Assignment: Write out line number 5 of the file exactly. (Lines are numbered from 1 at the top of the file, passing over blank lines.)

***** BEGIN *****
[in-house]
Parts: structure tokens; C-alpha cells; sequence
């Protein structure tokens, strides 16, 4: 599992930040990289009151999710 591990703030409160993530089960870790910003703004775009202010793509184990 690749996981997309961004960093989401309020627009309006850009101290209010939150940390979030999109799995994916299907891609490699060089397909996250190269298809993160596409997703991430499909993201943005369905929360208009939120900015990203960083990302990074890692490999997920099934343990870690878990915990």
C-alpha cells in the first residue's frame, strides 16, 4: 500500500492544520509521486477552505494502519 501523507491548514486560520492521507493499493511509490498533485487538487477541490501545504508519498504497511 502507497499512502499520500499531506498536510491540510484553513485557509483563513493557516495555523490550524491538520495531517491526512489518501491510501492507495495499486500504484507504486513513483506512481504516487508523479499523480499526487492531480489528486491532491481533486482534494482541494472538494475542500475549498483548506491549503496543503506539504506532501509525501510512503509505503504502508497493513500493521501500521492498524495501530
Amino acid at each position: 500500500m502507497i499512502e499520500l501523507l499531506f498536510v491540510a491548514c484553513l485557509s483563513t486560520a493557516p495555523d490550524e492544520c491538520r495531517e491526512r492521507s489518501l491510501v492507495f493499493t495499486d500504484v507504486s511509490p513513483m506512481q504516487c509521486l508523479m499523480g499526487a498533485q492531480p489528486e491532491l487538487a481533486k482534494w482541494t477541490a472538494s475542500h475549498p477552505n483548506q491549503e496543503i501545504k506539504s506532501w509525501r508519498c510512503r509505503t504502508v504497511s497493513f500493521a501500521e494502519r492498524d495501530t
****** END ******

Amino acid at each position: 500500500m502507497i499512502e499520500l501523507l499531506f498536510v491540510a491548514c484553513l485557509s483563513t486560520a493557516p495555523d490550524e492544520c491538520r495531517e491526512r492521507s489518501l491510501v492507495f493499493t495499486d500504484v507504486s511509490p513513483m506512481q504516487c509521486l508523479m499523480g499526487a498533485q492531480p489528486e491532491l487538487a481533486k482534494w482541494t477541490a472538494s475542500h475549498p477552505n483548506q491549503e496543503i501545504k506539504s506532501w509525501r508519498c510512503r509505503t504502508v504497511s497493513f500493521a501500521e494502519r492498524d495501530t